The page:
Hamas holds many keys and can, if it wants to, turn the tables on its main adversaries, both Palestinians and others. Somehow there is much to be gained from weakening, or, better still, destroying Hamas. That is Israel’s specialty. A small war in Gaza will do a lot to help Barak’s chances at the coming elections. It will also serve Livni’s interests as she aims at winning the votes of skeptical right-wing voters who had fled Likud and embraced Kadima.
Forcing Hamas to accept a deal on Shalit will also give Kadima an edge over Likud and its leader Benjamin Netanyahu. A broken Hamas will help Abbas overcome the many barriers that await him, inside Fatah, within the West Bank and in front of his international beneficiaries.
Aside from humanitarian organizations, no one really cares about what is happening to Gazans. The Egyptians are miffed at Hamas because of its refusal to attend the Cairo reconciliation meeting. They feel that they have used their good offices with all parties to their limit. That is why the Rafah crossing point, between Gaza and Egypt, remained closed last week.
Hamas is being punished for its policies, both past and present, and as it stands it has no allies. As bad as this seems to be, the fact remains that innocent Gazans are made to pay for Hamas’ judgments.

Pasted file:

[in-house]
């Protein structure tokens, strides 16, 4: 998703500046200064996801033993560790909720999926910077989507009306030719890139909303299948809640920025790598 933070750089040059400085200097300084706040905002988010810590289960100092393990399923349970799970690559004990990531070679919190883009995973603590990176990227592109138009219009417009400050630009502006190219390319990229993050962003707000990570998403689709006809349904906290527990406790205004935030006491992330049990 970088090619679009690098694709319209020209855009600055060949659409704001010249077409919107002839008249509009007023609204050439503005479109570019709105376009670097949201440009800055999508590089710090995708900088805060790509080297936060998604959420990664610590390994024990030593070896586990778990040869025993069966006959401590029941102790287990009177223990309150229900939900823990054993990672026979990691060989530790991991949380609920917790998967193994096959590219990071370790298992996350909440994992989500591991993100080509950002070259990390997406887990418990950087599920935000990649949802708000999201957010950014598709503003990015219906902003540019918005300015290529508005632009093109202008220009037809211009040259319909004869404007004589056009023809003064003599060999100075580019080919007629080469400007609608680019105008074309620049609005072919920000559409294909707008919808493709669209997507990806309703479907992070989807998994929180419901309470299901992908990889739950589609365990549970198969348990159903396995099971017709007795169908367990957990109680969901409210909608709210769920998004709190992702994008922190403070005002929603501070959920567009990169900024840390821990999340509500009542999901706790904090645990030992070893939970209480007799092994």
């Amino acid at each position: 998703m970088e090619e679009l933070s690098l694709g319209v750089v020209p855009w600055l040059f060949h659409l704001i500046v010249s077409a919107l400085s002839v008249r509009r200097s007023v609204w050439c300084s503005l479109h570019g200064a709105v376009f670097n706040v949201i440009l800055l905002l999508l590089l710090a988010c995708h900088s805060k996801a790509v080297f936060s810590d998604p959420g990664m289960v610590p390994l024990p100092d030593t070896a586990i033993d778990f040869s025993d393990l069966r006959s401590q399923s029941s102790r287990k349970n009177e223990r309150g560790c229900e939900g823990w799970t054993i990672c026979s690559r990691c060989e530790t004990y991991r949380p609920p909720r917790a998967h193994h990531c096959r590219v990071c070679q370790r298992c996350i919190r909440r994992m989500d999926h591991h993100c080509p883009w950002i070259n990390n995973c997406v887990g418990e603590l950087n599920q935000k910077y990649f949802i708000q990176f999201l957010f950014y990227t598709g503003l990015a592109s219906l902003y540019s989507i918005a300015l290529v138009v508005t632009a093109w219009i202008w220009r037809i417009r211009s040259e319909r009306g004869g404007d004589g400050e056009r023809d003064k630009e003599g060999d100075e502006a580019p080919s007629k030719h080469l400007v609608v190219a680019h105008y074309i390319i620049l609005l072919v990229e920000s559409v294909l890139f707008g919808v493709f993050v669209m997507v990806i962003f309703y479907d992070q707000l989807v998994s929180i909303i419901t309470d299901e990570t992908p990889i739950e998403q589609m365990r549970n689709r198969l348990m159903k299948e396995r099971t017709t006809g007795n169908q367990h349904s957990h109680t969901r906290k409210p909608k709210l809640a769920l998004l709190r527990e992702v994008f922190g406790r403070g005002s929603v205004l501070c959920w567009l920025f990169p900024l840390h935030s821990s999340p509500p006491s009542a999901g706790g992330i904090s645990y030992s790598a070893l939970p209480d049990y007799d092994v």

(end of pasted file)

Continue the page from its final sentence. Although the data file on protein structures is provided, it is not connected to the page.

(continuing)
Hamas knows that it is facing a major threat. Israel has the upper hand if the latest showdown develops into an open military confrontation. If Israel invades Gaza it will be the third time it does so in 60 years. That may prove to be a big mistake for Israel, but then Tel Aviv is known for repeating past mistakes.
It did so in Lebanon before, in the West Bank and there is no reason to believe that it will not do it again in Gaza. The question is this: What next? Assuming that the Israeli Army will barge into the Strip, roll its tanks into Gaza City and hunt down Hamas’ leadership, what would that achieve?
It is an open question, but we can predict that such an action will not spell the end of Israel’s problems, nor will it secure Mahmoud Abbas an easy and trouble-free control over the occupied territories. And with the negotiations all but over, the Palestinian problem will nag on and on, regardless of the outcome of the current showdown with Hamas. Somehow, Israel, the US, the PNA and many others, including the Arabs, have been missing the point about how to end the oldest conflict in the region.
In the current scheme of things, there is little assurance that policies under consideration will make things better. Hamas may be at fault, but launching another military adventure will not solve matters. In fact, it will only thrust issues into the unknown.
– Osama Al-Sharif is a veteran journalist based in Jordan. (Originally published in Arab News – www.arabnews.com – November 19, 2008.)